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Mark Wells on mentoring

Posted on Jan 18

1 min read

Career Events & News

We are excited to relaunch our alumni mentoring programme this year. All alumni are invited to make use of the mentoring functionality on Johnian Hub, designed to help match up alumni mentors and mentees. To find out more about how to do this, please see our handy guide.

We asked Johnian Society Past President Mark Wells (1981) to tell us about his experience of mentoring.

Can you tell us about the different kinds of mentoring you’ve been involved in?

Business turnaround – when a CEO is appointed. Following a takeover or shareholder intervention the challenges and pressures can be overwhelming. Having an independent mentor with relevant experience of similar situations who can act as a confidential sounding board is invaluable. It’s a role I have performed a number of times, and in each case I’ve been appointed with the approval of the shareholders to ensure the CEO’s success.

Graduate career change – it is not uncommon for successful graduates from Russell Group universities to find themselves in jobs where they are profoundly unhappy. This can affect their confidence and self-esteem, making it difficult to see a way out of their situation. A mentor can provide a confidential sounding board away from family, friends and peers to help them understand how they got there and what they can do to get their lives back on track.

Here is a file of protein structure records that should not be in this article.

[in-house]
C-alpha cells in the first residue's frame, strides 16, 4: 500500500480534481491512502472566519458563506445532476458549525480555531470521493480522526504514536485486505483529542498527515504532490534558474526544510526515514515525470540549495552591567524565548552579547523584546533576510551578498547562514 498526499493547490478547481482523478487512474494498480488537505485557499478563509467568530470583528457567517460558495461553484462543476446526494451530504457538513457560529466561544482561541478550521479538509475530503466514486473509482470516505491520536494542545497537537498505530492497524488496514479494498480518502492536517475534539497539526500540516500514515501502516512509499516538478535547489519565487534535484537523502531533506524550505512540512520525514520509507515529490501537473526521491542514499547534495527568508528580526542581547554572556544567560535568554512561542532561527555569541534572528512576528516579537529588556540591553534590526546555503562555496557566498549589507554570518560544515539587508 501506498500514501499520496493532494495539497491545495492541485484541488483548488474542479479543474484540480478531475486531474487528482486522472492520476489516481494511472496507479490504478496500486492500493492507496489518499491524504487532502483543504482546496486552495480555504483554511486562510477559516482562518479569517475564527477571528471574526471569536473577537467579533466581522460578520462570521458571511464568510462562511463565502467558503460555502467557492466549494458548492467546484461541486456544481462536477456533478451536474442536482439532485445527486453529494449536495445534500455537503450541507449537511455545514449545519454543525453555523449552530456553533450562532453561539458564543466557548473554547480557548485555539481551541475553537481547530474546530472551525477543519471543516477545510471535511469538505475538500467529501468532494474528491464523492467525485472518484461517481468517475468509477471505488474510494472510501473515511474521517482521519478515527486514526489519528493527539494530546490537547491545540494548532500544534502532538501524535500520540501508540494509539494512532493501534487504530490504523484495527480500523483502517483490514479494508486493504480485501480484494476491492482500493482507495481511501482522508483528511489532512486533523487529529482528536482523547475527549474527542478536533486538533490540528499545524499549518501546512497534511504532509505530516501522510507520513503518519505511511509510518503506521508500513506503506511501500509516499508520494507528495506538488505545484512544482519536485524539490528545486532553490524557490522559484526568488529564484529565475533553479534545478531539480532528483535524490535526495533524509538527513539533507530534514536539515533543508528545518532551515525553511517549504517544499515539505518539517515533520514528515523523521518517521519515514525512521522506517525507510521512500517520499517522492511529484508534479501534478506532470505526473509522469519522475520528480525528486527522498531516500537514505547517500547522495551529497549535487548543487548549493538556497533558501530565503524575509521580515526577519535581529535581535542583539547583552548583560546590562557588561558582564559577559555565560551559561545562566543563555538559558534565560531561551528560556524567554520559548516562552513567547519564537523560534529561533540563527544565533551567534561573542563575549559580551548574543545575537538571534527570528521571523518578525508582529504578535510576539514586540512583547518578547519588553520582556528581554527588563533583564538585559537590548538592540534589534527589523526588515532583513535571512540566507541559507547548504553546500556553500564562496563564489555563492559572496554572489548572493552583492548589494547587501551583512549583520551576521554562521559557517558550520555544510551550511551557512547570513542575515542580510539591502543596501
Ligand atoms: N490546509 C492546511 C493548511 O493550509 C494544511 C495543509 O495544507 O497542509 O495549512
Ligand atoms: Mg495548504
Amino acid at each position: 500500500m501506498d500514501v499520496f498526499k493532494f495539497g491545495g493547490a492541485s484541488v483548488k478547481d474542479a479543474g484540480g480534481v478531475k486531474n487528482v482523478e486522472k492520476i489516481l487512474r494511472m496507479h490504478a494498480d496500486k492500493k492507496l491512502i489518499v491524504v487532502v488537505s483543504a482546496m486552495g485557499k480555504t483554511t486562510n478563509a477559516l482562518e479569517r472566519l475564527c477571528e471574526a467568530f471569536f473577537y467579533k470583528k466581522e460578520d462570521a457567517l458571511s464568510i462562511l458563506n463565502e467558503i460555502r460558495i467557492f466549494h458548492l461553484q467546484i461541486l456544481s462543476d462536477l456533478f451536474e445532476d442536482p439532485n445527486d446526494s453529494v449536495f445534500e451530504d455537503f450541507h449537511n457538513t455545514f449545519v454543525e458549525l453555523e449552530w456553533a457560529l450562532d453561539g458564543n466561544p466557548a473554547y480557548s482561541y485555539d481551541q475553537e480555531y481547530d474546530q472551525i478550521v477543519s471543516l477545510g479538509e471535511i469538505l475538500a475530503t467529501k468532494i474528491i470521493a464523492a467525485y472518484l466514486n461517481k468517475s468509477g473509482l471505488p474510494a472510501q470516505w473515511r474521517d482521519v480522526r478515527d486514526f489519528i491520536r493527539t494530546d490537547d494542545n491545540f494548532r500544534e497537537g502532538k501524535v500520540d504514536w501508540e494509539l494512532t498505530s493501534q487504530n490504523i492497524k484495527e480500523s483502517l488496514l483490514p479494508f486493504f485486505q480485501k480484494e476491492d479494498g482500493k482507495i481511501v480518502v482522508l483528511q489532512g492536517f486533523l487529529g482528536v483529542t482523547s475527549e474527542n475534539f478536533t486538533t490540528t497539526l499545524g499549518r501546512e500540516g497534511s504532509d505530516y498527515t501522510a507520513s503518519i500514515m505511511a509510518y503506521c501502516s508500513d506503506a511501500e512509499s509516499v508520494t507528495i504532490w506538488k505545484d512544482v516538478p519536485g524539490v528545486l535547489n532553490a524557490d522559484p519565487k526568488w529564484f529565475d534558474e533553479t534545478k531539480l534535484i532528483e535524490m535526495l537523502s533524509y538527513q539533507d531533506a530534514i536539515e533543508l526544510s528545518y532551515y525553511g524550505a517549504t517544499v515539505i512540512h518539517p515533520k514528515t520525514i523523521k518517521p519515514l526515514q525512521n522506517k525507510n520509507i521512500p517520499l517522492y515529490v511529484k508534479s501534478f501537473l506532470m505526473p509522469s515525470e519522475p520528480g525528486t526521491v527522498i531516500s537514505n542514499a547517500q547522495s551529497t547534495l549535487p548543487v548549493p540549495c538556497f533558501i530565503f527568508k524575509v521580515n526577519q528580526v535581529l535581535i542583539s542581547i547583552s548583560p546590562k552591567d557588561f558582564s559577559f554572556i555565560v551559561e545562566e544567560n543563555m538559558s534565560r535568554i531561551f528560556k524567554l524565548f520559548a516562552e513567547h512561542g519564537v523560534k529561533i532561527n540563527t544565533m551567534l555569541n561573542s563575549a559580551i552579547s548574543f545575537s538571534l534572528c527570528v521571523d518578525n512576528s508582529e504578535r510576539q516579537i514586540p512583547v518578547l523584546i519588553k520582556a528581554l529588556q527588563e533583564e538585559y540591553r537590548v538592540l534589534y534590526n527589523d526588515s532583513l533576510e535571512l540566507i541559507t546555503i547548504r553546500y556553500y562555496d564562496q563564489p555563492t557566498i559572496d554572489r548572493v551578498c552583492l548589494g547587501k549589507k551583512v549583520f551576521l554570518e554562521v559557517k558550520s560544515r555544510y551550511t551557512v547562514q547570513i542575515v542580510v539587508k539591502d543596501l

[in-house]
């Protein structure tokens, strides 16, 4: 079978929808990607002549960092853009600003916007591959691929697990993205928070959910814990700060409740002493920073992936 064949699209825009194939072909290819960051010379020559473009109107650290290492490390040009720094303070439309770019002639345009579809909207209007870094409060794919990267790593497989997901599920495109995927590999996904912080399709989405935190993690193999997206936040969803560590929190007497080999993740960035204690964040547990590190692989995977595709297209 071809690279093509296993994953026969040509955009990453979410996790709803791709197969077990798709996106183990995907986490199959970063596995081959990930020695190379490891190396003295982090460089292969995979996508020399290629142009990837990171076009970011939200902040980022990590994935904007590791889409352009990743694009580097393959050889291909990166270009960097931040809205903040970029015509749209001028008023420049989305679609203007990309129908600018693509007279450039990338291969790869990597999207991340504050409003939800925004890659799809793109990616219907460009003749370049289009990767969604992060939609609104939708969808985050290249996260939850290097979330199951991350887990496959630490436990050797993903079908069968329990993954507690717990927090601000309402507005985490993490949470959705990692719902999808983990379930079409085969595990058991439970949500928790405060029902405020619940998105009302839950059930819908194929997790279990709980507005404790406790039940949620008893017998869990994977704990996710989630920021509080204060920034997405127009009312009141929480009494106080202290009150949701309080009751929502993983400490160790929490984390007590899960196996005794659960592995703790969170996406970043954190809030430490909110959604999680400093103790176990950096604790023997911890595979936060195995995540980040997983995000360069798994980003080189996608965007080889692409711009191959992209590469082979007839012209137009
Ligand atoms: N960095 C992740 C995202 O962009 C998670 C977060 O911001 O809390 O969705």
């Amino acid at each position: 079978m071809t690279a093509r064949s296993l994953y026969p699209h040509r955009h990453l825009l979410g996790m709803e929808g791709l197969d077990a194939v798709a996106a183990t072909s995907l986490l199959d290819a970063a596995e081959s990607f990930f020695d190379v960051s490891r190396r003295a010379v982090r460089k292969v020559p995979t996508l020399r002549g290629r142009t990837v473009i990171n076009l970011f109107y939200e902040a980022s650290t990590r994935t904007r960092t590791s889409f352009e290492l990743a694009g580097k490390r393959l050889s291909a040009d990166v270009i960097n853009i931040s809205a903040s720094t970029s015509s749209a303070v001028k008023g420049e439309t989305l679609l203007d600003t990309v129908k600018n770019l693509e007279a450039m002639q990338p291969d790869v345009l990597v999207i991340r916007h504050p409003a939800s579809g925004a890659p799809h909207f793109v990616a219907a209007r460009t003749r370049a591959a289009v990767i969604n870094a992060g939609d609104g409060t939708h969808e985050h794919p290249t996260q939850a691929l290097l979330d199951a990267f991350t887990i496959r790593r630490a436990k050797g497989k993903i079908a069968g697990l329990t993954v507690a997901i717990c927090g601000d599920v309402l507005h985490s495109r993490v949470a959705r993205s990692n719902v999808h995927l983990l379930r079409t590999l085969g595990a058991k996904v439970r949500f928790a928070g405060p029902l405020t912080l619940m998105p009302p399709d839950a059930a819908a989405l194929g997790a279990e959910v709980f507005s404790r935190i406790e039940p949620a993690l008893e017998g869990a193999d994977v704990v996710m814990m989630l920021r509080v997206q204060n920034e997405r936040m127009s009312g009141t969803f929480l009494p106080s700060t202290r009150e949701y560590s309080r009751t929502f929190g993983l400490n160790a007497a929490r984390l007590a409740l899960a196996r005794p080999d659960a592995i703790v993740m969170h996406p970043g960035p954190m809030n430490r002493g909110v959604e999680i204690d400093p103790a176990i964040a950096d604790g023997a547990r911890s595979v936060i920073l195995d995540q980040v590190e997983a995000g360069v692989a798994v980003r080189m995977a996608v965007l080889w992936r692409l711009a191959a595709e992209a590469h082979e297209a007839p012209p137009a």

What motivated you to mentor others?

It wasn’t so much a decision as a response to requests from major shareholders (in the case of company turnarounds) or concerned parents. As is often the case, word spread leading to approaches from others in similar situations.

What do you feel you have gained from being a mentor?

It’s always good to help others. Clearly when it comes to business turnarounds the commitment of time can be substantial, so I charge an hourly fee to ensure the mentee makes good use of our time together. With career changes the benefits of mentoring are realised much quicker. Seeing the mentee recover their confidence and sense of purpose to get their lives back on track is reward enough.

What advice would you give to someone who was thinking about signing up to be a mentor or mentee?

A good mentor doesn’t have all the answers, but they do ask the right questions – and are great listeners. There is no magic formula because each mentee is different. But over time you’ll learn that having two ears and one mouth is a pretty good principle for a mentor.

Sign up to be a mentor or search for someone to mentor you on Johnian Hub.